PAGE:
I used to think that crowdfunding was just another version of fundraising until I launched a crowdfunding campaign.
I started a small business not too long ago and wanted to expand into a new product line. After researching the plethora of funding possibilities, I settled on crowdfunding, something that was relatively new to me but seemed to hold the most potential for a project like mine.
Having never been a part of a crowdfunding campaign before, let alone the person running one, I tried to anticipate every detail prior to launching. I read all the articles on what to do and what not to do. I talked with people that had been successful crowdfunders and folks that had fallen short of their goal. I researched how to spread the word and how to not be too annoying while doing so. I considered what questions I would get, how many links to provide, what feedback I might receive, who would support me first, how it would feel to see contributions roll-in (or not), what comments on my video to expect, etc. In essence, I thought I was prepared.
Like any other fundraising effort, I thought that the most exciting part would be watching the money roll in and seeing myself get closer to my funding goal. But a funny thing happened when I was busy focusing on the details—I neglected to realize that in crowdfunding when someone funds a project, they aren’t just making a donation, they are paying for the thing (that you will be producing) to come or something else that you promise them.
Yes, I had realized that I had created “Perks,” or “Rewards,” in exchange for various funding levels but it wasn’t until the name of the first contributor came it that it hit me—THIS is the dream. My dream is to get my product (a real-world Choose Your Own Adventure mobile app) into the hands of people that need it and this process is enabling that exact thing to happen. My dream isn’t, and has never been, to raise X dollars just to produce something. My dream, my vision, is to give people “adventures” (outdoor experiences). And having set up my Perks such that for nearly every contribution level ($6 level excluded) the funder will receive at least one Adventure, means that I am already living the dream!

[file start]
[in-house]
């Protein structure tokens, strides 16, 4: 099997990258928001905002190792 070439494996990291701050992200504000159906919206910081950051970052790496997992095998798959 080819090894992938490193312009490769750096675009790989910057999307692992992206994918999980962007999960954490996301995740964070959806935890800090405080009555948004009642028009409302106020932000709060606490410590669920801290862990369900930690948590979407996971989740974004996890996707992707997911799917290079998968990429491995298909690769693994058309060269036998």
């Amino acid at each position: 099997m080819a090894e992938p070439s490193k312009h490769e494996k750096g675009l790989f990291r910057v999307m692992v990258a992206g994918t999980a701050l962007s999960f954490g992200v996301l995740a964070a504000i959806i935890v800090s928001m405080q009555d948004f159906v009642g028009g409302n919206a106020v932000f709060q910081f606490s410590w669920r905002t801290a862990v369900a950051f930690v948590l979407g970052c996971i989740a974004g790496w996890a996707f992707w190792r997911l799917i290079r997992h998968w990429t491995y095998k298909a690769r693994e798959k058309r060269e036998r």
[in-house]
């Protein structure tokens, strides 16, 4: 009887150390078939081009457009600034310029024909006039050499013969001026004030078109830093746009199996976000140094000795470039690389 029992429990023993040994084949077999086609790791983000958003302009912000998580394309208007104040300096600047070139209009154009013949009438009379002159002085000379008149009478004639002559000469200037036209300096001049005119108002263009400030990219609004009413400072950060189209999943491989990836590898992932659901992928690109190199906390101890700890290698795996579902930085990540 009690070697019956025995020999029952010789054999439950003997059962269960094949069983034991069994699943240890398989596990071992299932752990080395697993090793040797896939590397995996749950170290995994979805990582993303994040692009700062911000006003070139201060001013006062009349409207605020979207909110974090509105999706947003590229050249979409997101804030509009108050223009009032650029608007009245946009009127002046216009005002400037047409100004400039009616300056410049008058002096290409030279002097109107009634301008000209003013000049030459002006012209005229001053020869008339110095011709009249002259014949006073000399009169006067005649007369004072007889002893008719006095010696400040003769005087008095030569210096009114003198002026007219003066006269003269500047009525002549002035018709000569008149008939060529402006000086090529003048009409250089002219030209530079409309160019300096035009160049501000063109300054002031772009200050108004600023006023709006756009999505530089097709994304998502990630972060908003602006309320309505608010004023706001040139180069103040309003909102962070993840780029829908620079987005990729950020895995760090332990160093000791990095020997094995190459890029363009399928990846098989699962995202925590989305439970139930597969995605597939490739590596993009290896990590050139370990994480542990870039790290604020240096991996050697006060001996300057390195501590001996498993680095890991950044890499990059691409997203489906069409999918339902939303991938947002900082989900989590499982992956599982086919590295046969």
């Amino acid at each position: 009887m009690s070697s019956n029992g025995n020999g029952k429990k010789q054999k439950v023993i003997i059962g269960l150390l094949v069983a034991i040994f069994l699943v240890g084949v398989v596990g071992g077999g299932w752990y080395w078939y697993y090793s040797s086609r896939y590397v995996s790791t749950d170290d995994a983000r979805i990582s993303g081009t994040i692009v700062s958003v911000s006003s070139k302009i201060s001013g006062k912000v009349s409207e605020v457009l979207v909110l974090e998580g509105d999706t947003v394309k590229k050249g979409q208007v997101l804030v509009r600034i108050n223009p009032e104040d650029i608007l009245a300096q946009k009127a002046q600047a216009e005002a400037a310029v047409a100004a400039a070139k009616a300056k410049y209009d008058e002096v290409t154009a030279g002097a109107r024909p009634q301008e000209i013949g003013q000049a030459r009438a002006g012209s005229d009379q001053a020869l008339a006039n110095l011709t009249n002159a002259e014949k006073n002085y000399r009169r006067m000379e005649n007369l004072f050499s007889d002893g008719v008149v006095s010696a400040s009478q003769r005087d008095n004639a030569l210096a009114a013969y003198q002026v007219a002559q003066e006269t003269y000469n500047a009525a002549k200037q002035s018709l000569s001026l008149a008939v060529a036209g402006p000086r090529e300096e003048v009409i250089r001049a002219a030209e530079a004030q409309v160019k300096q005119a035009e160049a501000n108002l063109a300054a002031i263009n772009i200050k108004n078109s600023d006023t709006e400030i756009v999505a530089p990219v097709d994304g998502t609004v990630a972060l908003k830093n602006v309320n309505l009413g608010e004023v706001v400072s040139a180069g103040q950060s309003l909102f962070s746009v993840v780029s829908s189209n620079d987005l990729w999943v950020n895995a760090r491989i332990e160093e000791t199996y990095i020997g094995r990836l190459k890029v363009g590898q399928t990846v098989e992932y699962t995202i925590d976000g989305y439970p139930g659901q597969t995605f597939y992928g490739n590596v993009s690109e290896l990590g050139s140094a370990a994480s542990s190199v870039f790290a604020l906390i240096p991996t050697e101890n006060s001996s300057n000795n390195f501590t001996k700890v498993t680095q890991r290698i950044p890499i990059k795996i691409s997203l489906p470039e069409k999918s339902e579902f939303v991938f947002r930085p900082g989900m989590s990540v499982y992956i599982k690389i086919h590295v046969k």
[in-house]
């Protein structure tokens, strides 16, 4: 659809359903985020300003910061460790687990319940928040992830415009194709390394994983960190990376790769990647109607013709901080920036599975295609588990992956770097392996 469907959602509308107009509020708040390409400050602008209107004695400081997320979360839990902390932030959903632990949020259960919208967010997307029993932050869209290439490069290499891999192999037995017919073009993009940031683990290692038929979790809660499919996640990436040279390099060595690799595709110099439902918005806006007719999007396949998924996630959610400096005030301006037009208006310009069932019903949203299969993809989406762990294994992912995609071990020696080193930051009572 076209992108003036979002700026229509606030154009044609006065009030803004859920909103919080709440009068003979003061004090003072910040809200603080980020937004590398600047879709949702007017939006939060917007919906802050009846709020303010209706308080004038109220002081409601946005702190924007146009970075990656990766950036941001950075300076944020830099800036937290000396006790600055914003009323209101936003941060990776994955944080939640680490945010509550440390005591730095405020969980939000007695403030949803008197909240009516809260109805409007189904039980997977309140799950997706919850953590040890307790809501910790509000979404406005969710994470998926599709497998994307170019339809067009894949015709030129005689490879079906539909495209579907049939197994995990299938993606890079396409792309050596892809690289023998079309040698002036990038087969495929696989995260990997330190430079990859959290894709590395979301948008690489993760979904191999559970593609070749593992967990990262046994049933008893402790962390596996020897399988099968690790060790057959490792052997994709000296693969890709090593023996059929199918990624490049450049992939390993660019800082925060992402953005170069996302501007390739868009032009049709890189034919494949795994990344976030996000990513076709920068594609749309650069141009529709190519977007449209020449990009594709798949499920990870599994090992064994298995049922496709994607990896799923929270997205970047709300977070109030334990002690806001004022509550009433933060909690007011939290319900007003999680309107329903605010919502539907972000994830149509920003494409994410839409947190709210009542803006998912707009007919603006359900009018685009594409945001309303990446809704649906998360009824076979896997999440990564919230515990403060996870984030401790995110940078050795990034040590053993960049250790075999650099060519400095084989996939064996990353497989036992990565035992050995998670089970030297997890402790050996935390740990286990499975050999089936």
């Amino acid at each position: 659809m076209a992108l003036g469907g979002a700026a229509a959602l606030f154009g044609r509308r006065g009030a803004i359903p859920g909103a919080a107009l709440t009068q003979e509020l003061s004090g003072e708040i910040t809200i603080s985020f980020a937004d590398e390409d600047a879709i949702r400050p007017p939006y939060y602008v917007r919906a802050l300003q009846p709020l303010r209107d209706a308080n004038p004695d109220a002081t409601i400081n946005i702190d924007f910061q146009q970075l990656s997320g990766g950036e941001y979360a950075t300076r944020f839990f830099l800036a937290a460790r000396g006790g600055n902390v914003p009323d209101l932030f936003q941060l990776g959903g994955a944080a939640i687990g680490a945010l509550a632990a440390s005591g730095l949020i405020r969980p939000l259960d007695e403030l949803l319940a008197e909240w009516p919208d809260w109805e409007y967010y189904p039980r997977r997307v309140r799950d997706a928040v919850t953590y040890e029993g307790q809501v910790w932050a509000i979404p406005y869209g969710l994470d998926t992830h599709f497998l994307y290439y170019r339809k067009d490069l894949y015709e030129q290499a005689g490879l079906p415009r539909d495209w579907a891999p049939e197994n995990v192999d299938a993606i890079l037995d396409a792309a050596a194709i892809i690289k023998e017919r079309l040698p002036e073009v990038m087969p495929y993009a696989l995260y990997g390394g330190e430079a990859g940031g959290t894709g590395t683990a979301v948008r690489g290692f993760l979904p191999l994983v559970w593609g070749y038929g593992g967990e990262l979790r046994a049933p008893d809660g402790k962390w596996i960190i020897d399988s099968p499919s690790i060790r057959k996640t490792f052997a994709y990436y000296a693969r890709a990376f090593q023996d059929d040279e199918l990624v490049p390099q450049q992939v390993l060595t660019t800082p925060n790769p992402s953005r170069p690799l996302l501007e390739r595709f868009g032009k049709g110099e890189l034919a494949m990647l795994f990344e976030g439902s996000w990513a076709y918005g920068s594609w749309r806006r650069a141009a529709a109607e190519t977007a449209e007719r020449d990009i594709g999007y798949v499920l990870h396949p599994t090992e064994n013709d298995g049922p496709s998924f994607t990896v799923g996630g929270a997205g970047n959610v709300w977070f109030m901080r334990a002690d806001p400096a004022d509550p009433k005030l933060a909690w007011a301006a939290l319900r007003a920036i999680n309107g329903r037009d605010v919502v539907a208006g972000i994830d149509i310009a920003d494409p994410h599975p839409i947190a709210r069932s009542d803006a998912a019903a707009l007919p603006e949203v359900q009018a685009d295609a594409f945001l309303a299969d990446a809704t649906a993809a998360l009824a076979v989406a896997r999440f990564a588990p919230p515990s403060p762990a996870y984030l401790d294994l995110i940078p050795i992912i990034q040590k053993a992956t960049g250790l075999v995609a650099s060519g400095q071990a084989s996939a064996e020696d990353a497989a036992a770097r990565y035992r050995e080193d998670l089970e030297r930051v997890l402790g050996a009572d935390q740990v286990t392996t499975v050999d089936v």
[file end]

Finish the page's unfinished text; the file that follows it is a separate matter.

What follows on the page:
For me, the difference between fundraising and crowdfunding is that in fundraising people donate money to help you accomplish something that could benefit them directly but it probably doesn’t benefit them directly. While in crowdfunding, you give people an opportunity to order your product early, thereby enabling you to create it, and in exchange you give them a discounted rate or an extra feature or something special that they wouldn’t get if they purchased it off the shelf (of course this is different in the Perks provided are not versions of your product).
The difference between fundraising and crowdfunding may seem obvious but when the ultimate goal is like mine, to provide an awesome experience to people that need it, then seeing the names of the people who pre-order is completely different than just collecting money.
I don’t yet know if I will reach my goal since my project still has 25 days left, but crowdfunding has already given me something that fundraising never could and that’s pretty cool.
You can check out my project: a real-world “Choose Your Own Adventure” mobile app here http://igg.me/at/choose-your-own-adventure/x/3580262